My New Roots
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August 6, 2019
Melissa Sullivan, Nursing '20
Trinity College Dublin - Ireland
With the last name Sullivan, it is pretty clear I have some Irish ancestry. Besides listening to Celtic Woman and going to Irish shows every once in a while, though, I never had much of a connection to my Irish roots growing up. They were never really something I could personally connect to or call my own. That all changed during my time in Ireland.
When my dad found out I would be going on this trip, it sparked him to do genealogical research. Right before I left, he sat down with me and showed me the census records of my great grandparents and their children. It was the 1901 census, recorded just before they left Ireland to escape poverty and hunger in hopes of a better life in America. I now could put some names to my Irish ancestors and discovered that they were from southwestern Cork, a county in the Republic of Ireland. I was a bit closer to connecting with my relatives but not by much.
Then my dad found out about the Driscolls. My nana’s maiden name was Driscoll, so I am part Driscoll and part Sullivan. Somehow my dad found out that the Driscoll “clan” has a family reunion and clan meeting every year in the summertime. And it just happened to be the weekend of June 26th, right in the middle of my time in Ireland.
I was a bit skeptical about meeting a bunch of strangers from our family “clan.” My dad, on the other hand, immediately booked flights for him and my mom to visit Ireland and was determined to make his way to Cork for the reunion.
When my parents arrived in Ireland, we made the trek down to County Cork on windy tiny roads and arrived at Ard na Graine, our Bed and Breakfast for the weekend, which was situated on a farm that stretched as far as the eye could see with green pastures. While I could talk about our Bed and Breakfast’s quaint and peaceful atmosphere, their charming Irish hospitality and their scones (freshly baked every morning and to die for!) for hours, the real story here is about our adventure in Baltimore the next few days.
Baltimore is a small fishing village along the southwestern coast of Ireland. We pulled into town Friday night and eventually resorted to going to the pub, the hub of village activity and hopefully information since no signs or people greeted us for the family reunion. We mentioned to the bartender that we were here for a family reunion and asked, had he heard of it? The Driscolls? We hadn’t connected with anyone at the event beforehand so all we knew was from a Facebook group online. The bartender responded with an, of course, they’re all down there. The Driscolls were a big deal around here, he said. They just got back from the castle and we’re heading to dinner at the boathouse. We quickly headed out and walked straight into the beginning of my deeper connection with my Irish roots and ancestry.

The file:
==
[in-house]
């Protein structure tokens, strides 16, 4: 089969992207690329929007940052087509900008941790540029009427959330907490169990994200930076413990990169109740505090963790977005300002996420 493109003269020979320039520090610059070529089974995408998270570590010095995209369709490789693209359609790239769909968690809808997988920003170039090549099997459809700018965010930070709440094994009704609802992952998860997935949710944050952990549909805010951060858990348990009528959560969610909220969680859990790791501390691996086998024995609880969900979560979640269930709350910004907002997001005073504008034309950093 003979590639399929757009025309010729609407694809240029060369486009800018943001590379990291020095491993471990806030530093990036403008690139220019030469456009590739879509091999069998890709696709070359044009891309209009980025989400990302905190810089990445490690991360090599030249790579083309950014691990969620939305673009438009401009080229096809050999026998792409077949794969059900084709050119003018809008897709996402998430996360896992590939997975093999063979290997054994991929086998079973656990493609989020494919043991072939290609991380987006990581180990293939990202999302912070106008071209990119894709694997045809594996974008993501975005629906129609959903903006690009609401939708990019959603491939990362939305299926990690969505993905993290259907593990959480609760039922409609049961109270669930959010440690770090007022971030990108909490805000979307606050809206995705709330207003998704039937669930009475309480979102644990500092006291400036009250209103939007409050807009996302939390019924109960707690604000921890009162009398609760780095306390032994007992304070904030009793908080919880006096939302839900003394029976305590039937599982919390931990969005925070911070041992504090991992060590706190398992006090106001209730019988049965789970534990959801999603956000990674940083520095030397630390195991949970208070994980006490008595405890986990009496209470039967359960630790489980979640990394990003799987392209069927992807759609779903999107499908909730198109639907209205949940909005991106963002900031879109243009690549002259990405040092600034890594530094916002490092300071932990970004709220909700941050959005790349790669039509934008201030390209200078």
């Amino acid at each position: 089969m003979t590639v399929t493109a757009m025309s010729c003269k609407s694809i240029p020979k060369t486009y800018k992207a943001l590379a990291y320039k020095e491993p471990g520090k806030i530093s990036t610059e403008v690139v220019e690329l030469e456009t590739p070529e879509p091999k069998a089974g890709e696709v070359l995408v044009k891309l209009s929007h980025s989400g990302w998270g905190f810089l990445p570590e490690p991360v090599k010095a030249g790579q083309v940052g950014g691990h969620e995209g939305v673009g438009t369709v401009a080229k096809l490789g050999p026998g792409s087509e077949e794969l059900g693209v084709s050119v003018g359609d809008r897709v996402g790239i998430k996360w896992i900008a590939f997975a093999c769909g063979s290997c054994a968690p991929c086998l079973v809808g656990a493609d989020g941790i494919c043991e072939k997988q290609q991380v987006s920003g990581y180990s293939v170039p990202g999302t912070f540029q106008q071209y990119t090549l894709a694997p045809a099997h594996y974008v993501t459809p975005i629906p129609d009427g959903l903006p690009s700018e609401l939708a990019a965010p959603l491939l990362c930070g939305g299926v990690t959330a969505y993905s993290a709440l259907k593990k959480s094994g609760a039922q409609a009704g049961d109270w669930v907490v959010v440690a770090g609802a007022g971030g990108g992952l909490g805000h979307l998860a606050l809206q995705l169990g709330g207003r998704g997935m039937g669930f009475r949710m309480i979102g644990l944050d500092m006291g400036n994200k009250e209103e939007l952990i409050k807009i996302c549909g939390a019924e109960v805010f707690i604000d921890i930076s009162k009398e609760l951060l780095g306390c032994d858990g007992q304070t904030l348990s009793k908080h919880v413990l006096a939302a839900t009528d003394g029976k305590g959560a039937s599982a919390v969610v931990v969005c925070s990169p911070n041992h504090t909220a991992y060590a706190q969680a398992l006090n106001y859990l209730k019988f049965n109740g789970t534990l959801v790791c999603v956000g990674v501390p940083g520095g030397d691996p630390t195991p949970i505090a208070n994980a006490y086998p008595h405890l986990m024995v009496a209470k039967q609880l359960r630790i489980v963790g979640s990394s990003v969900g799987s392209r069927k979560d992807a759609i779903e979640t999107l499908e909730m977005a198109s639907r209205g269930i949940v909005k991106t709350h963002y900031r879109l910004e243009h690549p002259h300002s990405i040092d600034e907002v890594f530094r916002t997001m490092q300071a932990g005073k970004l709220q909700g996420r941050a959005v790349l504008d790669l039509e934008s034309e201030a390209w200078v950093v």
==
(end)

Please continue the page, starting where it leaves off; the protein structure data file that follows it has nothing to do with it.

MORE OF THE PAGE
We got in line, not knowing anyone around us, but quickly started chatting with a few people. One couple was from California, another was from 30 minutes away from my family in Massachusetts. We made small talk in line until getting our meals. Then we sat down with a bunch of strangers who would become our closest friends during the weekend.
The people, the new family, we met were from all over the world- from Ireland, from states all around the US, from the UK, from Australia, New Zealand. I won’t try to put into words just how special it was to meet and connect with all of these people, but it is truly something I will never forget. I now not only have a connection to the country of Ireland, the place my ancestors lived, and the history of their times, but also to family today who instill a sense of pride and connection to being Irish and to being a Driscoll.
Outside of meeting such wonderful people, our Driscoll clan reunion consisted of dinner Friday and then a ferry ride to Cape Clear, a tiny island off the southern coast of Ireland, on Saturday morning. Here we made our way to the Driscoll family heritage center (who knew we had one of those!) where they held a candle lighting and memorial service for all of the Driscolls and O’Driscolls that had been lost over the years. There was Driscoll trivia and an island walk and a Driscoll book launch. It was all more than I could have imagined and only made possible because I was in Ireland with GRIP for the summer. We took a ferry back to Baltimore and had dinner with our new family. The night concluded with a live band in the town square and lots of dancing.
We didn’t know how to do the Irish jig before that night and we still don’t know how to do it now. But we tried (and probably failed) and had so much fun. Even though we probably looked crazy trying it, it didn’t matter. Because we were among family. A family I never thought I would have, let alone meet, but thanks to my time in Ireland and this Driscoll clan reunion, I can now call my own.
The Global Research and Internship Program (GRIP) provides outstanding undergraduate and graduate students the opportunity to intern or conduct research abroad for 8 to 12 weeks over the summer. Participants gain career-enhancing experience and global exposure that is essential in a global workforce. Placements and funding awards are available.